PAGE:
Tonight’s #BlogChat was all about the role bloggers can play in doing good. It was a great idea that Linda Sherman and Bruce Sallan floated to Mack Collier as several of us looked at what we could do to help the people suffering in Japan. The conversation was lively and many people wanted to share ideas. Some of the overall thoughts I came away with were:
- Be sure you honor your blog’s readers & the type of content is suited to your blog post.
- Responding in a time of crisis places importance on the trust placed on you by your readers. Facts and opinion are not to be confused.
- Placing your personal connections — either the faces of people, the knowledge you have of charities, etc — into the blog is something uniquely you can offer readers.
- If you have a charitable organization you identify with, offering links or free ad space to assist in the response.
- True crises are long-term and people need to find ways to revisit appropriately. This comes to mind really well as I’ve seen so many spring breakers take their time to help Haiti, another area suffering greatly.
A number of bloggers have put their posts to work for the recovery efforts in Japan. I offered to compile a list of posts that others may find useful. If I’ve missed something, please feel free to bring it to my attention in the comments section.
- Social Media in Times of Crisis – Japan Earthquake Tsunami — Frequent blogchatter Linda Sherman has deep personal connections to Japan having lived there previously and this storm also threatened her home in Hawaii. She wrote this post as the reality of the devastation became known and has continued to update it providing a great resource. The post begins: “Social Media can help unite us in times of crisis. Within moments, social media platforms like Twitter, Facebook and YouTube connect the world with the voices and images on the ground as well our own global reactions. We give you here one more reason that you should be participating in social media if you aren’t yet, as well as important links to information and ways to help the tragic situation in Japan following the devastating earthquake and tsunami.”
- It’s a Tech World Afterall is the comic strip Bruce Sallan’s son Aaron does and this week the strip reminded people to look at the post by Linda Sherman linked above. Good perspective on whether to watch a game or think about something more important like how to be involved in rebuilding people’s lives.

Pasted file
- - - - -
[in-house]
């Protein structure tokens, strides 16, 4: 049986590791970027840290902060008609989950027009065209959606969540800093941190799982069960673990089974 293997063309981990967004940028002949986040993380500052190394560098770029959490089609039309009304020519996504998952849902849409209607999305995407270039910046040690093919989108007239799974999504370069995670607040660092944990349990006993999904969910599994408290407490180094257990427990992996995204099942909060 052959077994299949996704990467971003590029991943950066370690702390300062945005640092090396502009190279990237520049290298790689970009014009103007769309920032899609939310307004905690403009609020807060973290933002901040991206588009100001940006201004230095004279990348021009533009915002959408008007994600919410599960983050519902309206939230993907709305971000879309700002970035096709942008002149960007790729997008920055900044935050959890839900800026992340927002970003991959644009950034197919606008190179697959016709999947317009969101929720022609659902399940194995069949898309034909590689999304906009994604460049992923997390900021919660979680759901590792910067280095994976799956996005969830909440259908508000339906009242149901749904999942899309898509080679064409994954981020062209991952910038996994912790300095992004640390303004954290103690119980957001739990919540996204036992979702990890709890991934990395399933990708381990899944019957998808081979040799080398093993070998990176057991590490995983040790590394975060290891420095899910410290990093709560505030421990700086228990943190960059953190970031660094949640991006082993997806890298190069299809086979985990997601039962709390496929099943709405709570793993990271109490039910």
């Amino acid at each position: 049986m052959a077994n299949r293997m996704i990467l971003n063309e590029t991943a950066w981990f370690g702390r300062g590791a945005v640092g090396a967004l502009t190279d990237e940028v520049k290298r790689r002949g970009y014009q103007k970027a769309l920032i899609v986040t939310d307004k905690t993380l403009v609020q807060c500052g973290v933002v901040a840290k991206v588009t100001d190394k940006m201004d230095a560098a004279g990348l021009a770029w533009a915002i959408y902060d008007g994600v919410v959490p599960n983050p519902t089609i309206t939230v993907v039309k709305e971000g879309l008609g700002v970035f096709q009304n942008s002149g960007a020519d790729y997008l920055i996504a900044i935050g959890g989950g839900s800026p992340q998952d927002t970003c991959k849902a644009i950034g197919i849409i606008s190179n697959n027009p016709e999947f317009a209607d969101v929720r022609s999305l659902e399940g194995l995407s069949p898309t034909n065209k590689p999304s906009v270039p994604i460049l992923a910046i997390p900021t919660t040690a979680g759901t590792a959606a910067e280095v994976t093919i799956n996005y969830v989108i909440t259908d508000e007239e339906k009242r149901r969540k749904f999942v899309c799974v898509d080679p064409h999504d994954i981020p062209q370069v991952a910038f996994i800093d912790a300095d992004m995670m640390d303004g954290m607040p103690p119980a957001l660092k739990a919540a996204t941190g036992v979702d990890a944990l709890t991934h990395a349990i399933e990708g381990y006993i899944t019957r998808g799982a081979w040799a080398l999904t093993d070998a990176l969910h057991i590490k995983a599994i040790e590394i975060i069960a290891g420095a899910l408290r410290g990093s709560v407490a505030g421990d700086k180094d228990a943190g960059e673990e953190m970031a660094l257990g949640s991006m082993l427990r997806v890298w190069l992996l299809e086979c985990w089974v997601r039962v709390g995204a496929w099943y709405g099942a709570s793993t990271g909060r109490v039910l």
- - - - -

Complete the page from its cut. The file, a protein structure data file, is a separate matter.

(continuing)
- Dedicated blog Japan Quake Facts — This website seems to be relatively new but has a number of sections covering the earthquake, the tsunami, Fukushima reactor, radiation issues, FAQs, etc. This was brought to our attention in #blogchat by @Casudi via @CoCreator.
- The True Spirit of SXSW – The Genesis of #SXSWCares — Mack pointed me in the direction of Leigh Durst of @LivePath and the post that she wrote at SXSWi (South by Southwest Interative the nation’s leading conference that brings together social media innovators and users). Leigh says that although work & SXSWi had her busy, “I have found myself distracted and deeply saddened by the news from Japan. Turns out, I’m not the only one. Early on Friday, I stopped into the Blogger lounge and met up with digital pal and Blogworld Expo diva, Deb Ng. We talked about how surreal it was carrying on our lives when people’s lives were being literally wiped away in Japan. I told Deb, “We oughta start a hashtag – like ‘sxswcares’ and drive donations to the Red Cross.” Deb loved the idea, and a movement was born. We began pushing people to text donations to 90999 (Red Cross) and planning our next steps.” The project (SXSW4Japan) has raised more than $100,000.
- After Japan’s Earthquake & #Tsunami, What Really Matters to You? Heidi Cohen wrote a blog post honoring those who died in the tragic events by reminding people about what’s important. Her blog post provides some questions that give you pause for reflection.
- Care for Japan is an effort by a group on Twitter identified by the #tweetdiner tag that @oziomedia drew my attention to. Several of that community are coming together to combine efforts that will raise funds to support the recovery. Margie Clayman is one of the team.
- 5 Innovative Ways to Add Japanese Relief Support to Your Blog — Nicholas Sack (@netslug), a new comer to #blogchat (I think) had some ideas about how to show your support of various relief efforts.
- Natural Disasters Highlight the Importance of Social & Digital Communication — Sean Nicholson (@socmedsean) recently updated his post on the impact of natural disasters on communication
There were a few other blog posts I wanted to mention, including @KansFarmer Darin Grimm’s first reaction which was Praying for those in the Japanese Tsunami. With Japanese family members and friends in mind, I’ve written two personal posts about the disaster in Japan.
- Thinking of Family, Friends and Others So Far Away — As I woke on Friday and saw what had been unfolding, I put together my first thoughts, which were of our family’s Obaachan and others in Osaka, Tokyo, etc.
- Thinking of Japanese Farmers and the Land They Tend, I Want to Help the Recovery on this blog as my mind turned to the names and faces of farmers I know in Japan. While they are safe & sound, the faces and family connectivity is very much the norm for Japanese farmers and is representative of the people who farm in the Sendai area. My heart goes out to them.
You can read the #BlogChat transcript for March 20, 2010 on wthashtag.com. If I’ve missed any of the posts that were brought up, please draw my attention to it — with the speed of #blogchat I can’t imagine I caught them all!